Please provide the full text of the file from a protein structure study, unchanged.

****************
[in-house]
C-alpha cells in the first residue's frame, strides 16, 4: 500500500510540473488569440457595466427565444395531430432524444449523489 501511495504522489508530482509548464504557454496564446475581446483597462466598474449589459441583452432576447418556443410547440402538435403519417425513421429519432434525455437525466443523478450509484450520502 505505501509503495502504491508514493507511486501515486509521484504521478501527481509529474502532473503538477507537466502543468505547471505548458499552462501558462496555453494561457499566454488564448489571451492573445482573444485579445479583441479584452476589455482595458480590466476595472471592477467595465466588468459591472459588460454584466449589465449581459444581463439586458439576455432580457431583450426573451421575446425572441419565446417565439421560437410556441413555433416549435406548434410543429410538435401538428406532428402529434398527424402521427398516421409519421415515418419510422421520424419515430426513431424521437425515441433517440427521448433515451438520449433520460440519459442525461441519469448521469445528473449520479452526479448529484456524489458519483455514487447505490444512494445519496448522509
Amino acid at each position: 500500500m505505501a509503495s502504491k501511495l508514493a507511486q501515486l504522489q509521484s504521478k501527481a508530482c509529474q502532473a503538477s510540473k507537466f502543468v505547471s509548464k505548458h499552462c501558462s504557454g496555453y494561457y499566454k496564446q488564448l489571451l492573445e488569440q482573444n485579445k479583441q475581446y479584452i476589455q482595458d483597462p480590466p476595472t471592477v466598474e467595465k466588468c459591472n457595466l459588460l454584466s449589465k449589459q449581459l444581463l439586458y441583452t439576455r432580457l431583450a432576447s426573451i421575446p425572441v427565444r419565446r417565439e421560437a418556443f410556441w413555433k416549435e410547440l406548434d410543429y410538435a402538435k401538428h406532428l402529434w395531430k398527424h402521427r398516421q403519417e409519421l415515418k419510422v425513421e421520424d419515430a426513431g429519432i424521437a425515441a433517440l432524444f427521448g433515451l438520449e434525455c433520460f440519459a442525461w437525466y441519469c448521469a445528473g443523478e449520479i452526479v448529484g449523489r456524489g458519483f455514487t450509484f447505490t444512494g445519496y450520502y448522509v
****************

[in-house]
C-alpha cells in the first residue's frame, strides 16, 4: 500500500510540473488569440457595466427565444395531430432524444449523489 501511495504522489508530482509548464504557454496564446475581446483597462466598474449589459441583452432576447418556443410547440402538435403519417425513421429519432434525455437525466443523478450509484450520502 505505501509503495502504491508514493507511486501515486509521484504521478501527481509529474502532473503538477507537466502543468505547471505548458499552462501558462496555453494561457499566454488564448489571451492573445482573444485579445479583441479584452476589455482595458480590466476595472471592477467595465466588468459591472459588460454584466449589465449581459444581463439586458439576455432580457431583450426573451421575446425572441419565446417565439421560437410556441413555433416549435406548434410543429410538435401538428406532428402529434398527424402521427398516421409519421415515418419510422421520424419515430426513431424521437425515441433517440427521448433515451438520449433520460440519459442525461441519469448521469445528473449520479452526479448529484456524489458519483455514487447505490444512494445519496448522509
Amino acid at each position: 500500500m505505501a509503495s502504491k501511495l508514493a507511486q501515486l504522489q509521484s504521478k501527481a508530482c509529474q502532473a503538477s510540473k507537466f502543468v505547471s509548464k505548458h499552462c501558462s504557454g496555453y494561457y499566454k496564446q488564448l489571451l492573445e488569440q482573444n485579445k479583441q475581446y479584452i476589455q482595458d483597462p480590466p476595472t471592477v466598474e467595465k466588468c459591472n457595466l459588460l454584466s449589465k449589459q449581459l444581463l439586458y441583452t439576455r432580457l431583450a432576447s426573451i421575446p425572441v427565444r419565446r417565439e421560437a418556443f410556441w413555433k416549435e410547440l406548434d410543429y410538435a402538435k401538428h406532428l402529434w395531430k398527424h402521427r398516421q403519417e409519421l415515418k419510422v425513421e421520424d419515430a426513431g429519432i424521437a425515441a433517440l432524444f427521448g433515451l438520449e434525455c433520460f440519459a442525461w437525466y441519469c448521469a445528473g443523478e449520479i452526479v448529484g449523489r456524489g458519483f455514487t450509484f447505490t444512494g445519496y450520502y448522509v